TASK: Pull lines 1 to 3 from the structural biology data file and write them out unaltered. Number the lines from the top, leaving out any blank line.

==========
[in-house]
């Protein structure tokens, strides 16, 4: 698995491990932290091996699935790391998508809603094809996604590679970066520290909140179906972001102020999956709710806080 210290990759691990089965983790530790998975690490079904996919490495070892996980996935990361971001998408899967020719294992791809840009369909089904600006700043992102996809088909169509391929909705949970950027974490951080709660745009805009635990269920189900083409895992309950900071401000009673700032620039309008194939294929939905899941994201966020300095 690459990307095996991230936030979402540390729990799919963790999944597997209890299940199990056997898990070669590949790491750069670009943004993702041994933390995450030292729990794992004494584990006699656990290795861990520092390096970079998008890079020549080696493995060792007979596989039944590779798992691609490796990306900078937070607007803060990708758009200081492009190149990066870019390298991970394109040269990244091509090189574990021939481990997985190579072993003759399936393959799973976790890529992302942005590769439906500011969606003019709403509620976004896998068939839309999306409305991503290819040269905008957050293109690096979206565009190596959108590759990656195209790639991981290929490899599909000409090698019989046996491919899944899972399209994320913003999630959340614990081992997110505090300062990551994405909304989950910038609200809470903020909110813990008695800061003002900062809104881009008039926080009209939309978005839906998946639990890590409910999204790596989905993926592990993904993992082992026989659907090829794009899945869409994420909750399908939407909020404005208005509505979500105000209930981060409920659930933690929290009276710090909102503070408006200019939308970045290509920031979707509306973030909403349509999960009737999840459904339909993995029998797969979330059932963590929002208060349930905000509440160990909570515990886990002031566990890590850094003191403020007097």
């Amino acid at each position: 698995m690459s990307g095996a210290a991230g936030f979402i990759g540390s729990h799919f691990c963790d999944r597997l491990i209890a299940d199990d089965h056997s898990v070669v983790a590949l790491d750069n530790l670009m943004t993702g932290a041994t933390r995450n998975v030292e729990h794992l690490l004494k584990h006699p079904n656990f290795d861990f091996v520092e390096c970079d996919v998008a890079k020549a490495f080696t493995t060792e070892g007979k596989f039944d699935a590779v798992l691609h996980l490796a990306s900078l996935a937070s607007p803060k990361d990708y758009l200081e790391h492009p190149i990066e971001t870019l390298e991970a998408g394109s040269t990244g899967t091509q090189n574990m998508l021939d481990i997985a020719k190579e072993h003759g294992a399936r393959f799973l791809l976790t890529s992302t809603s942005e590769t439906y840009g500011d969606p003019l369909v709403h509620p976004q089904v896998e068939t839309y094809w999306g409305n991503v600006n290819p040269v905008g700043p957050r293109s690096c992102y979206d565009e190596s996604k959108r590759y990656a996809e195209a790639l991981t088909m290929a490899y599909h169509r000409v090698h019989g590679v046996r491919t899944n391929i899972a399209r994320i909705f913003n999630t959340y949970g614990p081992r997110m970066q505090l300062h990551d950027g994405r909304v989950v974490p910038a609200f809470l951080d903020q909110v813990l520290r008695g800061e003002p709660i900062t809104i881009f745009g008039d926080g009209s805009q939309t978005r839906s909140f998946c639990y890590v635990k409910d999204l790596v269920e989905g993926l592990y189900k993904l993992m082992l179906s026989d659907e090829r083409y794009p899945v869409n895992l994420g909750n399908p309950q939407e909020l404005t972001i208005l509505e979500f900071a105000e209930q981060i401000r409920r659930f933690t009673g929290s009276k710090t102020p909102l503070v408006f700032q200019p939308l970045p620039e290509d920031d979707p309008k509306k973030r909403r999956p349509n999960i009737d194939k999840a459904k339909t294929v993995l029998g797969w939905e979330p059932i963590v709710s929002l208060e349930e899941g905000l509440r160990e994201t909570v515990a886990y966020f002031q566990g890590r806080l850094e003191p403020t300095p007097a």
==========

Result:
[in-house]
């Protein structure tokens, strides 16, 4: 698995491990932290091996699935790391998508809603094809996604590679970066520290909140179906972001102020999956709710806080 210290990759691990089965983790530790998975690490079904996919490495070892996980996935990361971001998408899967020719294992791809840009369909089904600006700043992102996809088909169509391929909705949970950027974490951080709660745009805009635990269920189900083409895992309950900071401000009673700032620039309008194939294929939905899941994201966020300095 690459990307095996991230936030979402540390729990799919963790999944597997209890299940199990056997898990070669590949790491750069670009943004993702041994933390995450030292729990794992004494584990006699656990290795861990520092390096970079998008890079020549080696493995060792007979596989039944590779798992691609490796990306900078937070607007803060990708758009200081492009190149990066870019390298991970394109040269990244091509090189574990021939481990997985190579072993003759399936393959799973976790890529992302942005590769439906500011969606003019709403509620976004896998068939839309999306409305991503290819040269905008957050293109690096979206565009190596959108590759990656195209790639991981290929490899599909000409090698019989046996491919899944899972399209994320913003999630959340614990081992997110505090300062990551994405909304989950910038609200809470903020909110813990008695800061003002900062809104881009008039926080009209939309978005839906998946639990890590409910999204790596989905993926592990993904993992082992026989659907090829794009899945869409994420909750399908939407909020404005208005509505979500105000209930981060409920659930933690929290009276710090909102503070408006200019939308970045290509920031979707509306973030909403349509999960009737999840459904339909993995029998797969979330059932963590929002208060349930905000509440160990909570515990886990002031566990890590850094003191403020007097």
């Amino acid at each position: 698995m690459s990307g095996a210290a991230g936030f979402i990759g540390s729990h799919f691990c963790d999944r597997l491990i209890a299940d199990d089965h056997s898990v070669v983790a590949l790491d750069n530790l670009m943004t993702g932290a041994t933390r995450n998975v030292e729990h794992l690490l004494k584990h006699p079904n656990f290795d861990f091996v520092e390096c970079d996919v998008a890079k020549a490495f080696t493995t060792e070892g007979k596989f039944d699935a590779v798992l691609h996980l490796a990306s900078l996935a937070s607007p803060k990361d990708y758009l200081e790391h492009p190149i990066e971001t870019l390298e991970a998408g394109s040269t990244g899967t091509q090189n574990m998508l021939d481990i997985a020719k190579e072993h003759g294992a399936r393959f799973l791809l976790t890529s992302t809603s942005e590769t439906y840009g500011d969606p003019l369909v709403h509620p976004q089904v896998e068939t839309y094809w999306g409305n991503v600006n290819p040269v905008g700043p957050r293109s690096c992102y979206d565009e190596s996604k959108r590759y990656a996809e195209a790639l991981t088909m290929a490899y599909h169509r000409v090698h019989g590679v046996r491919t899944n391929i899972a399209r994320i909705f913003n999630t959340y949970g614990p081992r997110m970066q505090l300062h990551d950027g994405r909304v989950v974490p910038a609200f809470l951080d903020q909110v813990l520290r008695g800061e003002p709660i900062t809104i881009f745009g008039d926080g009209s805009q939309t978005r839906s909140f998946c639990y890590v635990k409910d999204l790596v269920e989905g993926l592990y189900k993904l993992m082992l179906s026989d659907e090829r083409y794009p899945v869409n895992l994420g909750n399908p309950q939407e909020l404005t972001i208005l509505e979500f900071a105000e209930q981060i401000r409920r659930f933690t009673g929290s009276k710090t102020p909102l503070v408006f700032q200019p939308l970045p620039e290509d920031d979707p309008k509306k973030r909403r999956p349509n999960i009737d194939k999840a459904k339909t294929v993995l029998g797969w939905e979330p059932i963590v709710s929002l208060e349930e899941g905000l509440r160990e994201t909570v515990a886990y966020f002031q566990g890590r806080l850094e003191p403020t300095p007097a």